President Biden on Tuesday visited a weapons factory where he urged lawmakers to come together and pass the CHIPS for America Act to boost domestic production of semiconductors that are critical for U.S. military systems and a wide variety of commercial products.
The Creating Helpful Incentives to Produce Semiconductors (CHIPS) legislation would invest more than $50 billion to bolster American semiconductor production, but Congress has yet to pass it as part of a broader innovation bill and send it to Biden for his signature.
At Lockheed Martin’s Pike County Operations facility in Troy, Alabama, which produces weapons such as the Javelin anti-tank missiles that the United States has been providing to Ukraine to help its forces fight Russian invaders, Biden highlighted the importance of microelectronics for military systems.
“Each of the Javelins you produce includes more than 200 semiconductors,” he told workers at the factory, noting that the United States has committed to providing more than 5,500 of the weapons to Ukraine. “The semiconductor is critical to defense production capacity.”
Semiconductors are also key components for a wide range of commercial items such as smartphones and automobiles, he noted.
However, most semiconductors are now produced overseas and there is a global shortage exacerbated by the COVID-19 pandemic. The United States is currently dependent on foreign suppliers and vulnerable to supply disruptions.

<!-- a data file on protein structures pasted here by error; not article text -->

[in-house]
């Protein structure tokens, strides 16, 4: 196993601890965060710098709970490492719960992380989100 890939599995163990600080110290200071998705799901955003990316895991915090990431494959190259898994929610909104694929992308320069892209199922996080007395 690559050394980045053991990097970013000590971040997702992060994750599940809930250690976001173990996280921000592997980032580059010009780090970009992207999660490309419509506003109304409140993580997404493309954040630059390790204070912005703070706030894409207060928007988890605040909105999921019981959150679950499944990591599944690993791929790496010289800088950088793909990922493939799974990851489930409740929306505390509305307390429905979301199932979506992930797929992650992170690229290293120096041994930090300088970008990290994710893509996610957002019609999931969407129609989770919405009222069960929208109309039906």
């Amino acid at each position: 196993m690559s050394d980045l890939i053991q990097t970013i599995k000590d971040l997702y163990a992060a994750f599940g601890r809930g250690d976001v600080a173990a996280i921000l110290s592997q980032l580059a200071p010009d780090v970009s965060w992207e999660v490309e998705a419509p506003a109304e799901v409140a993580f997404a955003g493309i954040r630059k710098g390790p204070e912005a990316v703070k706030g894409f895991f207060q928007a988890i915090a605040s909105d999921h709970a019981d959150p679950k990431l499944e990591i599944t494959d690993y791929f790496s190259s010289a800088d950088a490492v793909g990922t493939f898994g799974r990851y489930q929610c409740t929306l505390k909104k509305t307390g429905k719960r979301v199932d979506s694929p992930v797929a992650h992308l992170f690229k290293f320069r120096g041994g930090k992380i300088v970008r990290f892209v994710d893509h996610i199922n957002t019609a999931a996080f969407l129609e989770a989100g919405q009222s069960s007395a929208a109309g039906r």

Biden urged Congress to act quickly to pass the CHIPS Act and provide “emergency funding” to boost U.S. production capacity.
“By funding the CHIPS Act, we’re going to ensure the semiconductors that power the economy and our national security are made here in America again,” he said.
“The events in the past few years have proven beyond a doubt that America’s security should never be held hostage to events overseas — not a pandemic, not a war, not the politics of ambition, or other countries,” he added. “So, let’s get it done.”
Biden also urged lawmakers to approve his recent request for $33 billion in supplemental funding for security, economic and humanitarian aid for Ukraine, which also included $550 million to establish a new Critical Munitions Acquisition Fund plus billions of dollars to replenish U.S. military stocks as the Department of Defense continues to send Javelins and other weapons to Ukraine.
His remarks came a day after the Pentagon announced a new $117 million investment to boost domestic manufacturing of critical microelectronics for its weapon systems.